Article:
13-Jul-2017 - Osaka University

Signature analysis of single molecules using their noise signals

Noise is low-frequency random fluctuation that occurs in many systems, including electronics, environments, and organisms. Noise can obscure signals, so it is often removed from electronics and radio transmissions. The origin of noise in nanoscale electronics is currently of much interest, and devices that operate using noise have been proposed. Materials with a high surface-to-volume ratio are attractive for studying the noise produced by nanoscale electronics because they are very sensitive to changes of their surfaces. A representative material of this type is carbon nanotubes, which are rolled sheets of the graphene hexagonal network, which is only one carbon atom thick.

A Japanese collaboration led by Osaka University has explored the ability of single molecules to affect the noise generated by carbon nanotube-based nanoscale electronic devices. The team fabricated simple devices consisting of a carbon nanotube bridging two electrodes. The devices were exposed to different large molecules, causing some to bind to the carbon nanotube surface. It was found that different molecules gave unique noise signals related to the properties of the molecules. The strength of the interaction between the carbon nanotubes and molecules was able to be predicted from the obtained noise signals.

"The signal generated by the carbon nanotube device changed following the adsorption of specific single molecules," says first author Agung Setiadi. "This is because the adsorbed molecule generated a trap state in the carbon nanotube, which changed its conductance."

What this means is that the carbon nanotube-based devices were so sensitive that the researchers were able to detect unique signature from single molecules. The ability to characterize single molecules using highly sensitive nanoelectronics is an exciting prospect in the field of sensors, particularly for neuro- and biosensor applications.

"Use of noise signals to identify molecular activity ((interaction) or (active orbital)) is attractive for developing advanced sensing devices," explains corresponding author Megumi Akai-Kasaya. "We demonstrated that noise can be exploited to improve the signal detection ability of a device." The results of this successful demonstration will be published in the near future in a follow-up article.

Signal detection sensitivity may be increased through controllable noise generation. These carbon nanotube-based devices illustrate that it is possible to detect single molecules through their unique noise signatures in the device current signals. Improved knowledge of the molecular-level origin of noise should lead to the development of electronics that use noise to improve their performance rather than degrade it.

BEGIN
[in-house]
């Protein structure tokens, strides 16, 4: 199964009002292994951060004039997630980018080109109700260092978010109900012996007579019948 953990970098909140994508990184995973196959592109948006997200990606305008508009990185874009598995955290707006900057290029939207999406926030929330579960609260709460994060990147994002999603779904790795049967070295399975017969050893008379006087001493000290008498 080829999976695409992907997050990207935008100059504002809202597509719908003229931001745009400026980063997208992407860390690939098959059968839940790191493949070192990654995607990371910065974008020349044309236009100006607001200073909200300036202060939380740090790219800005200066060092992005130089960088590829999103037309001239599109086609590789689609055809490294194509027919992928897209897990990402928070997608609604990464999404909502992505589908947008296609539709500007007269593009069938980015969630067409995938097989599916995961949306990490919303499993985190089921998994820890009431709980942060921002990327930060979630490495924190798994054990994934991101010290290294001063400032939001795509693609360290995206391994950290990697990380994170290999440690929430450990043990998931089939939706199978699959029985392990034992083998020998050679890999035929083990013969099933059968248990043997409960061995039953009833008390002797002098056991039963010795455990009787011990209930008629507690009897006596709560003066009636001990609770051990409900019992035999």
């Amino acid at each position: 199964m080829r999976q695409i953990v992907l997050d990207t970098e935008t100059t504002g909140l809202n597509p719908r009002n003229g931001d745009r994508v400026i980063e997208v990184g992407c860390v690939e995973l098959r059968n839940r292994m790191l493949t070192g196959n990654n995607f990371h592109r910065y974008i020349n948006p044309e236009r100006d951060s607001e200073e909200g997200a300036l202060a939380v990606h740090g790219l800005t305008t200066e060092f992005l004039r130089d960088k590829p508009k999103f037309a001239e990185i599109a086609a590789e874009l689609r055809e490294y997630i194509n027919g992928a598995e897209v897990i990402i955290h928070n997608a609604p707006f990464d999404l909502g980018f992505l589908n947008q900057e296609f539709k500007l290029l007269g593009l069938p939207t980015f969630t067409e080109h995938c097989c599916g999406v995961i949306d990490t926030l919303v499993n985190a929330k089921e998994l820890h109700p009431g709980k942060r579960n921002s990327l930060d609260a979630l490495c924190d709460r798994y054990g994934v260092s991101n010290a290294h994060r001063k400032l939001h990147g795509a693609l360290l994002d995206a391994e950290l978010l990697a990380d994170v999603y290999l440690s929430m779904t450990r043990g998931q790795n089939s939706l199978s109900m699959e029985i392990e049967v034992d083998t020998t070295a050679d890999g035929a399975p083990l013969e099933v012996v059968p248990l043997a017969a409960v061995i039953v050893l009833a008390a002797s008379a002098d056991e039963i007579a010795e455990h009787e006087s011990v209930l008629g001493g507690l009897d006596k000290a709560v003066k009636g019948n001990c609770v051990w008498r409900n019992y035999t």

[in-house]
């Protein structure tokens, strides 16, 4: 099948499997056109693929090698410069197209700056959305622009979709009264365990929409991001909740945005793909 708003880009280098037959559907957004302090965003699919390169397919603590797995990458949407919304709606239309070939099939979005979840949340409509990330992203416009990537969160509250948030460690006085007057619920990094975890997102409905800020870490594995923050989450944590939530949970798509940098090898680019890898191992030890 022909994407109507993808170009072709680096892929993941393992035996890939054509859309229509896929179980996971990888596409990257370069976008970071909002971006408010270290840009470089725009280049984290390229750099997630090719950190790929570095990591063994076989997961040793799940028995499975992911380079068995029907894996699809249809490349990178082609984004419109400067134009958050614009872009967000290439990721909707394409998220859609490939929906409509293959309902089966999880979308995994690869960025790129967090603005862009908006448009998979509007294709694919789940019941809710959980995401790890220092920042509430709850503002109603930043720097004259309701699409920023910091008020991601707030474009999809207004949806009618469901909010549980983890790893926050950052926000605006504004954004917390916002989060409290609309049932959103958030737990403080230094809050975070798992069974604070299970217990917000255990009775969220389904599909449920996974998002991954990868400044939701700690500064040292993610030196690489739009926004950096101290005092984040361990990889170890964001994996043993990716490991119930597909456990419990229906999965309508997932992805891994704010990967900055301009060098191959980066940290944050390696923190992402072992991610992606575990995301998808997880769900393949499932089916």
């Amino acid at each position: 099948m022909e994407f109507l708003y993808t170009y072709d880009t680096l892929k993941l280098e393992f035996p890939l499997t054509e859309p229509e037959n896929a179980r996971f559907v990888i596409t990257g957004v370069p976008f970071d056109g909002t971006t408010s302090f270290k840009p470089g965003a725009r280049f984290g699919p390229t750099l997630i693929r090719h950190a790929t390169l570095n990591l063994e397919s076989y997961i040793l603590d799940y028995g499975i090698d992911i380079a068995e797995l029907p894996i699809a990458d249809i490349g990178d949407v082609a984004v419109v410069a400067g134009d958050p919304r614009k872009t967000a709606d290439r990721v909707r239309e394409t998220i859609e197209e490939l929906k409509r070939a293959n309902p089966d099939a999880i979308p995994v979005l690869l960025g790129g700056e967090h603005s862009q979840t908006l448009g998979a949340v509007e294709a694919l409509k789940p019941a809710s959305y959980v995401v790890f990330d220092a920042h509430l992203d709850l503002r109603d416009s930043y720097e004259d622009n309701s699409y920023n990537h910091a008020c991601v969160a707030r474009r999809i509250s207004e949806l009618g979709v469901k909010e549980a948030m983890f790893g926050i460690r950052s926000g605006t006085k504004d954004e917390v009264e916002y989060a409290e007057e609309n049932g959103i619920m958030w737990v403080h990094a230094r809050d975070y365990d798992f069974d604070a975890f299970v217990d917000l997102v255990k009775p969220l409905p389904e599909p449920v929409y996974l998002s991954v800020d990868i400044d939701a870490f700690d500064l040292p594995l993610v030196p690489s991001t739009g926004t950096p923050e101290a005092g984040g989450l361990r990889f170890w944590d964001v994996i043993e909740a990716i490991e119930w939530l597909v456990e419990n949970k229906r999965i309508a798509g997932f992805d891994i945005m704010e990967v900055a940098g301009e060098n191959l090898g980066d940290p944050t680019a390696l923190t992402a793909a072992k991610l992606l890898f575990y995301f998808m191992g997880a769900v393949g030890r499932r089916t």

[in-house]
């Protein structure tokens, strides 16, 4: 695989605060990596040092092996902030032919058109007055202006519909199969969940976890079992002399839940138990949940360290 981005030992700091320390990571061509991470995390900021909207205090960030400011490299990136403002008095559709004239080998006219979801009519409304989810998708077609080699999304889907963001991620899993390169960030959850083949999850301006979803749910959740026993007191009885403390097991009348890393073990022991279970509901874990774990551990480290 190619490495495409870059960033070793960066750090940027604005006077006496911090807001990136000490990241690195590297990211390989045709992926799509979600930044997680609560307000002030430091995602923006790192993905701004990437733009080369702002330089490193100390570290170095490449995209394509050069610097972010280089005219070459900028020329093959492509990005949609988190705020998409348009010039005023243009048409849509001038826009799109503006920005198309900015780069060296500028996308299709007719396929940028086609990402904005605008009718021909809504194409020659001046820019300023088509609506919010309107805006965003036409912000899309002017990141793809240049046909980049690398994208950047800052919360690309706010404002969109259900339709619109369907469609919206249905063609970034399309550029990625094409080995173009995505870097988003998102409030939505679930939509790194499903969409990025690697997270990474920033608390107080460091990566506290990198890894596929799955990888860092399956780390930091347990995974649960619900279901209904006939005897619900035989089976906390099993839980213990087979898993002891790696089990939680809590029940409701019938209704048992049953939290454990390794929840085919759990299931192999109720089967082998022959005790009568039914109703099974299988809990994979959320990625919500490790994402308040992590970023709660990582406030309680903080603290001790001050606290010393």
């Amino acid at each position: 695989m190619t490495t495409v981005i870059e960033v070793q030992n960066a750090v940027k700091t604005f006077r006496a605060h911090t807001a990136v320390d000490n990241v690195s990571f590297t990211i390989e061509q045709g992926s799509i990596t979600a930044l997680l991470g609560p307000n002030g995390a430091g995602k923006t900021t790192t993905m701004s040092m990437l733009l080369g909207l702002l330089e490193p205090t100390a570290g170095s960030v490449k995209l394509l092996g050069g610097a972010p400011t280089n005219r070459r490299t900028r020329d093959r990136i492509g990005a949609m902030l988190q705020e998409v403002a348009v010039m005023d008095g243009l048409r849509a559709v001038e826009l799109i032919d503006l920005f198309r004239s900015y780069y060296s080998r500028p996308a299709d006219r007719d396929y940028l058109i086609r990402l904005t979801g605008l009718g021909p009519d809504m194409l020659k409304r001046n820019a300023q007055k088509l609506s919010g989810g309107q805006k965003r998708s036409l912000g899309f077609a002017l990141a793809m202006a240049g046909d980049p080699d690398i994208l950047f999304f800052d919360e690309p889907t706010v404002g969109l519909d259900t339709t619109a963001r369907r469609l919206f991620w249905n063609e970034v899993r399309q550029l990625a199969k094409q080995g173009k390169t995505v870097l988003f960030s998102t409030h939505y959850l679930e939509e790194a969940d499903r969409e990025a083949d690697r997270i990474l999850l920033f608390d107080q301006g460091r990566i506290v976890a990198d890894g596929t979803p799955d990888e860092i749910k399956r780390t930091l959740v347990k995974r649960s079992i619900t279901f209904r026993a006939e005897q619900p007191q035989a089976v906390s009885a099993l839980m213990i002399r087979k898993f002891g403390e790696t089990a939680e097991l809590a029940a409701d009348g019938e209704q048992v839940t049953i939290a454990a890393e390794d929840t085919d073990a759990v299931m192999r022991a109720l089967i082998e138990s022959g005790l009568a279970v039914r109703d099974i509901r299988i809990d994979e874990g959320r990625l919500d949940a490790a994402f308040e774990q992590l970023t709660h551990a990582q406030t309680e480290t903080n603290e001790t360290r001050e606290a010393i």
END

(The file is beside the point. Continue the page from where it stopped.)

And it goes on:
Facts, background information, dossiers

More about Osaka University

  • News

    Integrate Micro Chips for electronic Skin

    Researchers from Dresden and Osaka present the first fully integrated flexible electronics made of magnetic sensors and organic circuits which opens the path towards the development of electronic skin. Human skin is a fascinating and multifunctional organ with unique properties originating ... more

    Creative use of noise brings bio-inspired electronic improvement

    In conventional electronics, a great deal of effort is devoted to eliminating stochastic resonance (SR) -- the annoying hiss that generally hinders the detection of weak signals and degrades overall device performance. But, what if there were a way to exploit this effect to enhance signal t ... more

    How different drugs interact with the same target

    Tumor necrosis factor (TNF) is involved in a range of inflammatory diseases including rheumatoid and psoriatic arthritis, ankylosing spondylitis, and psoriasis. Several drugs that target TNF are available to treat these conditions; however, despite acting on the same target, their clinical ... more

q&more – the networking platform for quality excellence in lab and process

The q&more concept is to increase the visibility of recent research and innovative solutions, and support the exchange of knowledge. In the broad spectrum of subjects covered, the focus is on achieving maximum quality in highly innovative sectors. As a modern knowledge platform, q&more offers market participants one-of-a-kind networking opportunities. Cutting-edge research is presented by authors of international repute. Attractively presented in a high-quality context, and published in German and English, the original articles introduce new concepts and highlight unconventional solution strategies.

> more about q&more

q&more is supported by: